Animal Mummies: How we cherish pets beyond life

In the time of ancient Egypt, mummification was a common tradition for the treatment of human remains after death. Less frequently discussed is the inclusion of animal remains in the practice of this rite. Mummified animals were often meant as offerings to the gods or goddesses, of which they were representative (cats for Bastet, crocodiles for Sebek, baboons for Thoth, just to cite a few examples), and were even bred specifically for such a sacrificial purpose. But animals were also mummified for other intents and motives.

Cat mummies and Bastet statues at the Kunsthistorisches Museum in Vienna.

Cat mummies and Bastet statues at the Kunsthistorisches Museum in Vienna.

The practice of mummification was used for the remains of the cherished pets of Egyptian individuals, signifying the affection that Egyptians, just like modern Americans, feel towards their animal companions. Although this may be a matter of projection in terms of attributing our values to the lives of the ancient Egyptians, evidence would suggest that the emotion, the feeling of mourning felt with the passing of a human relative, could also be felt in response to the death of a non-human associate, a pet. In these cases, the Egyptians performed the same rituals with respect to the preservation of remains on animals as were used on humans.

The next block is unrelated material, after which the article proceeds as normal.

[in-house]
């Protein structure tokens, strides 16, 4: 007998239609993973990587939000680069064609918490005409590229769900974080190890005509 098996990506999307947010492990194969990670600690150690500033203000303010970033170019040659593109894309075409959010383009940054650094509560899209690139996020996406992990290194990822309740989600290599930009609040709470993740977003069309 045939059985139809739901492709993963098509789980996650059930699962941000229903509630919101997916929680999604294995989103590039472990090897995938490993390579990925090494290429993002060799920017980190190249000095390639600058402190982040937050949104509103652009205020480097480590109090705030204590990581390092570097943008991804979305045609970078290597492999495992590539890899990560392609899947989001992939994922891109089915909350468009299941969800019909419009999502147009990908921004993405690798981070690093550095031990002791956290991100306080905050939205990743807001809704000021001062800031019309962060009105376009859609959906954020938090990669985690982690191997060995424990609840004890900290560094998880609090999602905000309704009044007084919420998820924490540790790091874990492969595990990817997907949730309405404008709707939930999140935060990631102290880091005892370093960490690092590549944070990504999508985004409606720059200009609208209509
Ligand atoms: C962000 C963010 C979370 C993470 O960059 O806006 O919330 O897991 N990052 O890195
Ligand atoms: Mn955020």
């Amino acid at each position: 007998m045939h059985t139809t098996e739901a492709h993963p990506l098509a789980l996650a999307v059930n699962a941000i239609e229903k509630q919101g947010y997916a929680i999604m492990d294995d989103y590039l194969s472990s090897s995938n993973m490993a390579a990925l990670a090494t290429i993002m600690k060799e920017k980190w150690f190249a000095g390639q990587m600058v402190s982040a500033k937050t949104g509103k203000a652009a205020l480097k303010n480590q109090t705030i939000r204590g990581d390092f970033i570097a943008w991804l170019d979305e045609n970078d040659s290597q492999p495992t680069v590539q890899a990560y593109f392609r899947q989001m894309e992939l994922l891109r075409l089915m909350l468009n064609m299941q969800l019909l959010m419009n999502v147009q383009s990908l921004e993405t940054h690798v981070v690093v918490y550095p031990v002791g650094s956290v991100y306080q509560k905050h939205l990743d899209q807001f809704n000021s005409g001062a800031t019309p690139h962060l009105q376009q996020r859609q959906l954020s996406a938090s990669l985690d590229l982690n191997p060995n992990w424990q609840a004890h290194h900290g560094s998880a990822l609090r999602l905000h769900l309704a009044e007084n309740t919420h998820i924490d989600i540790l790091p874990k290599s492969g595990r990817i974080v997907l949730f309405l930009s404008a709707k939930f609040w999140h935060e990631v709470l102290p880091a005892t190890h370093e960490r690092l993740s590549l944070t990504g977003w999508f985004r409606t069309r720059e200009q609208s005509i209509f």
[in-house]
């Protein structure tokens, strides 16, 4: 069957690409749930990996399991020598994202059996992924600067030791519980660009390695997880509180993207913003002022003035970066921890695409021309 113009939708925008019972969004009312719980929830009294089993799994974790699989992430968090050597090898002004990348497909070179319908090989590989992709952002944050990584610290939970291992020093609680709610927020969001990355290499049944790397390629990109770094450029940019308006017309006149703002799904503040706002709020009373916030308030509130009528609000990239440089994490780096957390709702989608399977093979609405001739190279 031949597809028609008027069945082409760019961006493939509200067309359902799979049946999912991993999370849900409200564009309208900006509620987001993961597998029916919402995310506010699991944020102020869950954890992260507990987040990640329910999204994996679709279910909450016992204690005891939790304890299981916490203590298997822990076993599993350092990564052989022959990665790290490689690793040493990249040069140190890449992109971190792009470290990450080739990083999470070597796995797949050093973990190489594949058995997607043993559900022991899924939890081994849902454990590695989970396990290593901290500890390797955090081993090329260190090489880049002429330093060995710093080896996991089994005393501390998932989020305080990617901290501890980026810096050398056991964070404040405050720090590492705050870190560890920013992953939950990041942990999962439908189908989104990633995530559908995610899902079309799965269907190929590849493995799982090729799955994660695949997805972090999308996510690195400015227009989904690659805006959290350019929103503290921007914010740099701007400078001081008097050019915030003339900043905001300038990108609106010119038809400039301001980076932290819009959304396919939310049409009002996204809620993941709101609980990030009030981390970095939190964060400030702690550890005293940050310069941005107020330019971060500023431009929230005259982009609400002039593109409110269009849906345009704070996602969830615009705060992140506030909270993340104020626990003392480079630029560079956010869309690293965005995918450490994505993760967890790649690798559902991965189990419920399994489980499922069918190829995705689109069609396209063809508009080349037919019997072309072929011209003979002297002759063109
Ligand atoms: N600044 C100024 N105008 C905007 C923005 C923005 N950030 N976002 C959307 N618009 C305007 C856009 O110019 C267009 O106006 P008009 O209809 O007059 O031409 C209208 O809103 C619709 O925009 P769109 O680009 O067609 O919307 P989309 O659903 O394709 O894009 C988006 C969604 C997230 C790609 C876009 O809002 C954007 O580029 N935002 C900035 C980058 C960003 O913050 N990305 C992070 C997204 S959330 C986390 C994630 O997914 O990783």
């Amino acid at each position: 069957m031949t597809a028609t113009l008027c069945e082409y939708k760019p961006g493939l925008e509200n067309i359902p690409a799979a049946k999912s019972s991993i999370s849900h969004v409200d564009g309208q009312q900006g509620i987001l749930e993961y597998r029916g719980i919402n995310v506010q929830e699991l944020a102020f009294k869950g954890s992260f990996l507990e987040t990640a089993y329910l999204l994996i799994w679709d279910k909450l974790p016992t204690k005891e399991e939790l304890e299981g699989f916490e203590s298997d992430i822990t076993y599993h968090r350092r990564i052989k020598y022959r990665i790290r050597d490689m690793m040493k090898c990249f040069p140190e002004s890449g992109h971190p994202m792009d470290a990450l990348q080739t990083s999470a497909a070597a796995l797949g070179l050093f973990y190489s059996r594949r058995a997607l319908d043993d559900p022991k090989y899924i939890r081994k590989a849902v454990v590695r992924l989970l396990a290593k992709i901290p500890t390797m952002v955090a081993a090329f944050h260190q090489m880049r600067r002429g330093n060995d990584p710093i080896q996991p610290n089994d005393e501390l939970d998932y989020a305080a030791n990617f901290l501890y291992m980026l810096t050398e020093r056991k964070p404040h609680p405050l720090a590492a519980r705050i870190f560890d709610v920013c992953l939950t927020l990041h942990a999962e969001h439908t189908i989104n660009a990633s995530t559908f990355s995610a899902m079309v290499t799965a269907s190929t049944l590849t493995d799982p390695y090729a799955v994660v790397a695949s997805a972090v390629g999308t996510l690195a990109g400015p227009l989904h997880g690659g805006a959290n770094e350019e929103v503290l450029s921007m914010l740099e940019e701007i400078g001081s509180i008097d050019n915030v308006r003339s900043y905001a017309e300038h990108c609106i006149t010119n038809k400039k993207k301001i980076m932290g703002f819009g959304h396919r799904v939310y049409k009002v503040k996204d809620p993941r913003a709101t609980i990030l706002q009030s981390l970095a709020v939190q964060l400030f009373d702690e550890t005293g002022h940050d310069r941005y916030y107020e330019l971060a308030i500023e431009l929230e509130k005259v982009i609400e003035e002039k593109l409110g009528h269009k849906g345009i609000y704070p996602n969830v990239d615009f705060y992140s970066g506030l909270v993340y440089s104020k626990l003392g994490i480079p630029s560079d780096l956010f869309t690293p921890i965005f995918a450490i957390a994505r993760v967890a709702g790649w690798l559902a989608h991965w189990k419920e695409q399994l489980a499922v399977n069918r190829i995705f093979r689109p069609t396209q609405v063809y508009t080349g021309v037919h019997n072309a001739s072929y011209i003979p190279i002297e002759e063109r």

Crocodile mummies at the Kunsthistorisches Museum in Vienna.

Crocodile mummies at the Kunsthistorisches Museum in Vienna.

I think this topic of animal mummification provides an opportunity to reflect on how our society deals with the death of pets, and in which ways we differ with and are the same as the Egyptians. I would argue just on my own personal, anecdotal account that we lack the same sort of tradition to deal with this aspect of life (and death). Funerals for pets are relatively infrequent and are often not regarded with the same formality and ritual as that of a human. I would assume these differences might stem from our contradictory perspectives on the state of the after-life. For the Egyptians, their pets would join them as companions in the next realm of paradise. But I am not aware of any similar concept held by those who believe in the Heaven of the Christian faith.

I also know of a semi-recent small trend that has developed with the taxidermizing of pets, so that their memory is practically frozen in place. I thought it was amusing when I visited the museums in Vienna, that in Naturhistorisches Museum is Empress Maria Theresa’s stuffed dog. So in a way, taxidermy of pets is almost a more modern form of pet mummification.


I would also be interested in hearing the perspectives of individuals with other cultural backgrounds on how the treatment of animal corpses differs not just between two societies from vastly separated time periods, but also within a more modern, contemporary context.

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